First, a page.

Shindig: Didn't Dig It
Man what a disappointing week last week was. First some boring band won Shindig, and then Nicole won America’s Next Top Model. The boring white chick beat the equally boring black girls. But at least they were black. That’s essentially how Shindig finished up. It couldn’t have come more boring and straight forward than Romance. But if either of the other finalists had finished first, we’d be slightly appeased, but still complain about how this year’s Shindig was a big waste of time. Getting drunk on Tuesdays is fun, but the tournament needs to seriously re-evaluate what it’s striving towards. If it doesn’t, it will no longer attract interesting acts (it hardly does already) and will basically become a farm system for Virgin Wednesdays at The Buffalo Club.
This year there were so few applicants to the tournament that the organizers had to invite established local bands (who already had records released, and had said records reviewed on Pitchfork) to play. There’s no way this is due to a lack of new bands forming. It’s due to the well-deserved notion that if a band is trying something remotely unique, Shindig is a waste of their time. Originality was at an all time low, but at least Hot Loins, The Weather (both of which have Only contributors, so don’t try to call us on bullshit), Fun 100, and even Go Ghetto Tiger were sort of trying to stray from the shitty path of mediocrity that Shindig seems to favor.
Last year is a better example of unrewarded originality. Although there’s no reason to plug Dandi Wind ever again, she is the best example of why Shindig has been such a letdown, and at the same time why it is still worthwhile. Having hardly played a gig before last year’s tournament, Dandi packed the Railway for all three of her performances, and immediately spawned a buzz that made everyone pay attention. Yeah, she’s completely full of herself, but no one had heard of her before Shindig, and about three months after losing Shindig, she appeared on the covers of Discorder and The Nerve simultaneously. She lost to Vancougar, and honestly, what the fuck happened to them?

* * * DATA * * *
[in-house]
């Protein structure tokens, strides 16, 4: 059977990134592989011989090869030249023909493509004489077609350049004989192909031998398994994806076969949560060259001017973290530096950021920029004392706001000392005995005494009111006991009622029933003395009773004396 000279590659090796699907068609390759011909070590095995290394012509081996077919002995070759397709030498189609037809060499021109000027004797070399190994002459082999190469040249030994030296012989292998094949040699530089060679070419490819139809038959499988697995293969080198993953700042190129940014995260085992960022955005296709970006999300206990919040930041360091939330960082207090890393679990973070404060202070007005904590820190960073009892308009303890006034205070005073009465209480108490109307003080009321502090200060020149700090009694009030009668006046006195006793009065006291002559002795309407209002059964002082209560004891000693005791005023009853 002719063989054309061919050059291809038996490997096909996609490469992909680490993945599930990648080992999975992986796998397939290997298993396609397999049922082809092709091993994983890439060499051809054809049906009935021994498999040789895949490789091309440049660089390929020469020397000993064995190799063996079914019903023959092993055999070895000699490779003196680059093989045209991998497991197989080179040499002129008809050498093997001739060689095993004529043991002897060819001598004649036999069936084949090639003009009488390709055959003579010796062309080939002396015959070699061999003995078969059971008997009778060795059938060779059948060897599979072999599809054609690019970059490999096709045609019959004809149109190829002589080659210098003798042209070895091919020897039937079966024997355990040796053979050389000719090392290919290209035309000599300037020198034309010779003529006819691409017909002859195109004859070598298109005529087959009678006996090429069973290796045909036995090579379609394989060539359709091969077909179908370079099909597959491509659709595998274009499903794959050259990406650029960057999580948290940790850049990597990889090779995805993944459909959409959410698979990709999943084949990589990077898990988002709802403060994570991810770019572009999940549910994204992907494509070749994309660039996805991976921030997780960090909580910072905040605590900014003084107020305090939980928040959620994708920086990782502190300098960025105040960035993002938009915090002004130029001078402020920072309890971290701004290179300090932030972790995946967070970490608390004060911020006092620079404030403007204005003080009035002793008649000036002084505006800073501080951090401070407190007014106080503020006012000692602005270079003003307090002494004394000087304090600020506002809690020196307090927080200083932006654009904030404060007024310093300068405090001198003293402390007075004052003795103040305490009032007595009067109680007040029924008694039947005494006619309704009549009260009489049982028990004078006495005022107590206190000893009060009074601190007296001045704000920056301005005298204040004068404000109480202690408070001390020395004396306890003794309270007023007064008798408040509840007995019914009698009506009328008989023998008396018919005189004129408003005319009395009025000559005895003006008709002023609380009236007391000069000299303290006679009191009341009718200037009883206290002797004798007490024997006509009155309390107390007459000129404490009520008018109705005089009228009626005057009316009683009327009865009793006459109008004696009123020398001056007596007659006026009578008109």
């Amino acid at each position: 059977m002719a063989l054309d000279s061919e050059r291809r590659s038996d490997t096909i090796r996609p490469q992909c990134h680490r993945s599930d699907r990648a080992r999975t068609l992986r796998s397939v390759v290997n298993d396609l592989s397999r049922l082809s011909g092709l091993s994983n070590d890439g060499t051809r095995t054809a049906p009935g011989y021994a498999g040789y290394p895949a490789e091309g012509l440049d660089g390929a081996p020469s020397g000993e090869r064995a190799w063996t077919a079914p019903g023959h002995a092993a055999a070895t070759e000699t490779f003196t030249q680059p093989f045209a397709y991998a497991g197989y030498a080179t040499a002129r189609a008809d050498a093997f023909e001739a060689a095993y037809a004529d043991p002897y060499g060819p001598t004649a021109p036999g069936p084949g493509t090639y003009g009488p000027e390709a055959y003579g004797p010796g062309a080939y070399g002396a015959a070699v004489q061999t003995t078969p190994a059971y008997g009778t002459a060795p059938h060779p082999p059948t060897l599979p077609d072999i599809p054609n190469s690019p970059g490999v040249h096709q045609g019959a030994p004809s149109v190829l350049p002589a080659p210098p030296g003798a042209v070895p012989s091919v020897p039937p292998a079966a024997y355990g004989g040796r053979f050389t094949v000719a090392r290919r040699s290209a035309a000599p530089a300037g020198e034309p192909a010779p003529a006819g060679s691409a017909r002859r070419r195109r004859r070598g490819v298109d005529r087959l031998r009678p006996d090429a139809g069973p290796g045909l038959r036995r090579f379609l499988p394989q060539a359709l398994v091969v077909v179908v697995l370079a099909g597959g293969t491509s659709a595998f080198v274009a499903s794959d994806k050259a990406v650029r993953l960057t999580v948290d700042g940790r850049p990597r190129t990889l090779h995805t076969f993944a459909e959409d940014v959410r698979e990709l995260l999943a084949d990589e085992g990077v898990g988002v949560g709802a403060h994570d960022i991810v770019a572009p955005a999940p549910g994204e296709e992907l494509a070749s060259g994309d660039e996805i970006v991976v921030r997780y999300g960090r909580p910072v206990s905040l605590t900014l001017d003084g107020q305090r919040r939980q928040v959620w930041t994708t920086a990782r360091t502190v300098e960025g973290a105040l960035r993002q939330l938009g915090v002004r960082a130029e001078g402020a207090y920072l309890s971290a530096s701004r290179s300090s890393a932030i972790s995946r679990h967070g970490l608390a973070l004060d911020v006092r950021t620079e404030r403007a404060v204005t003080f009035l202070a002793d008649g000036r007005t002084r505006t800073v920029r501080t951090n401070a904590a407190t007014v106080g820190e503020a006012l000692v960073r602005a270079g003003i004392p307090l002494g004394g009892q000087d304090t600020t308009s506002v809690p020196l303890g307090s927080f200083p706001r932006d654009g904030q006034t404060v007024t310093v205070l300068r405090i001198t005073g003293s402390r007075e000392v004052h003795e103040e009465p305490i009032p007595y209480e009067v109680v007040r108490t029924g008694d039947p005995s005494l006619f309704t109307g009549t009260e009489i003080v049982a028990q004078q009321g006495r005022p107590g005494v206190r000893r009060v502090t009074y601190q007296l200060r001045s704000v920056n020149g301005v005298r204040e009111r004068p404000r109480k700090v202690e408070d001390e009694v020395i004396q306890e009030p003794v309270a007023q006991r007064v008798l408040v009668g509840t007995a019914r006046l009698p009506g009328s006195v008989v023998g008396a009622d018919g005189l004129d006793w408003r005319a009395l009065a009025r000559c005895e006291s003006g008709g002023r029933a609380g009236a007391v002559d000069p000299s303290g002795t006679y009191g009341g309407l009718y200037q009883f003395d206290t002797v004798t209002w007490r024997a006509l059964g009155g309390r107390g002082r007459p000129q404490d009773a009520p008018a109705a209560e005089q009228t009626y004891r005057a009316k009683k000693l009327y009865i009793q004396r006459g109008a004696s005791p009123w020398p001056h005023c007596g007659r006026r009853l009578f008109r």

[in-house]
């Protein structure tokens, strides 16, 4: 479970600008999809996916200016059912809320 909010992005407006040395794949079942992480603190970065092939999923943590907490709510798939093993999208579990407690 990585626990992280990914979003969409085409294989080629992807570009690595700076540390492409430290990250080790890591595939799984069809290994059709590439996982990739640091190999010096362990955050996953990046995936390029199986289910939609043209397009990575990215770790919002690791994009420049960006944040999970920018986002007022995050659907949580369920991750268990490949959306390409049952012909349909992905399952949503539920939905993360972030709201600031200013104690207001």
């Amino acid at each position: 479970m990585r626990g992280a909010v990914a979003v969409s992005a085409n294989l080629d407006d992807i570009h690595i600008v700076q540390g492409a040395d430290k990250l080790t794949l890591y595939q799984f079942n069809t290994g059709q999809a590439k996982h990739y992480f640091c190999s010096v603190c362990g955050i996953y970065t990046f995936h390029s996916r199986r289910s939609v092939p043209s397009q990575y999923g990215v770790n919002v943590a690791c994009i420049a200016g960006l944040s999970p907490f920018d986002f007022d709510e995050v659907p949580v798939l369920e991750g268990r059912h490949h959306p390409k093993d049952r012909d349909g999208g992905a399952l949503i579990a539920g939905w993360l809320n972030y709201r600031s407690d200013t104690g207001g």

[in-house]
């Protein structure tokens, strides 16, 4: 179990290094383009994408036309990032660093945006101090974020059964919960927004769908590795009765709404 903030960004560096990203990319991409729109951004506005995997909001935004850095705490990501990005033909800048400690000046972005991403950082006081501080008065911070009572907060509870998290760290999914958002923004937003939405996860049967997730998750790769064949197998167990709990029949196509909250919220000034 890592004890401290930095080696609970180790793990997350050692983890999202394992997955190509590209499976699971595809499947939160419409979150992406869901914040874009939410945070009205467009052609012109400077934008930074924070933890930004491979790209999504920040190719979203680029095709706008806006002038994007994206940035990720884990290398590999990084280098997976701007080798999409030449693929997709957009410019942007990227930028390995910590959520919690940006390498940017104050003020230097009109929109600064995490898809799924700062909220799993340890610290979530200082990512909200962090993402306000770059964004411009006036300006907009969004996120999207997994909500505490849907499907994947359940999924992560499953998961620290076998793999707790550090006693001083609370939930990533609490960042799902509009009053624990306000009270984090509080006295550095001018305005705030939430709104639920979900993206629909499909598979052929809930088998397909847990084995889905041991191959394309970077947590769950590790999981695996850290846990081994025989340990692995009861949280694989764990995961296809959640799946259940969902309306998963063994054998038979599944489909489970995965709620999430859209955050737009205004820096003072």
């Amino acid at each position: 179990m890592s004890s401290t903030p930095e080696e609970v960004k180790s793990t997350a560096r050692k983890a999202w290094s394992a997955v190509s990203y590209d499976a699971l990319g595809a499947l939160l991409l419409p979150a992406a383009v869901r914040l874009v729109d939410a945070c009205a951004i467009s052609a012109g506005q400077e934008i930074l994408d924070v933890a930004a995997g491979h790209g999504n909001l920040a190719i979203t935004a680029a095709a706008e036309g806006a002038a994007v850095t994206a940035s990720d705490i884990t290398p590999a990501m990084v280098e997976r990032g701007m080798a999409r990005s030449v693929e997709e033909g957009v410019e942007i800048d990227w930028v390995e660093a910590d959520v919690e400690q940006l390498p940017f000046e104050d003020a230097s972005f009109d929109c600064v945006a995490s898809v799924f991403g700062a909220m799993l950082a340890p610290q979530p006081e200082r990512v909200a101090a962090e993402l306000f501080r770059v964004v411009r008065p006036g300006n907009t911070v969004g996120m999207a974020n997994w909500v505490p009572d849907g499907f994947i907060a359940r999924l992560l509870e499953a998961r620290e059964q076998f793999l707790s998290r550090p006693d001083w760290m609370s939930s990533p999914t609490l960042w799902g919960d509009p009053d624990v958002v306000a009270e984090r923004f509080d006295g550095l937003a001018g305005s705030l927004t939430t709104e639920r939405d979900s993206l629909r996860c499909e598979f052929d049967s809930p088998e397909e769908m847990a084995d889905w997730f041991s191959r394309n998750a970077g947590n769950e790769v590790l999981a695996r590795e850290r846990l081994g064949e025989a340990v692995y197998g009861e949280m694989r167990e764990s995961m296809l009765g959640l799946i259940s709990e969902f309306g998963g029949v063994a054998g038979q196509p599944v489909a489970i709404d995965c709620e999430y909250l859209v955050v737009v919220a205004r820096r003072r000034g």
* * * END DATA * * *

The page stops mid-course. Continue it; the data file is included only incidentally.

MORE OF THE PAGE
The tournament organizers need to re-evaluate how Shindig is appealing to bands, and how those bands are being judged. Instead of inviting pre-established acts to play, actively seek out experimental and less straightforward bands no one has ever heard of. We know for a fact that at least two of the organizers go to about twenty local shows a week. They know the new bands. Get them to play. If they’re not into it at first, stress how rad the first prize is. Any young band – no matter how too-cool – would love to score that recording time. For the judging process, there should be fewer judges, they should have diverse musical tastes, and they should have to come to a unanimous decision.
On the Only Shindig watch team, all three members had to agree on the same band for us to crown them that week’s winner. If one member disagreed, we would sit down and try to convince each other until we got too drunk and gave up. If there were only three or four judges on the actual panel, none of the judges could get drunk in the back and phone in their results, no judge could ever get away with playing favorites, and more thought might be put into a final decision. Shindig is a very important event for the local music scene. Next year, it would be nice if we felt like it actually mattered.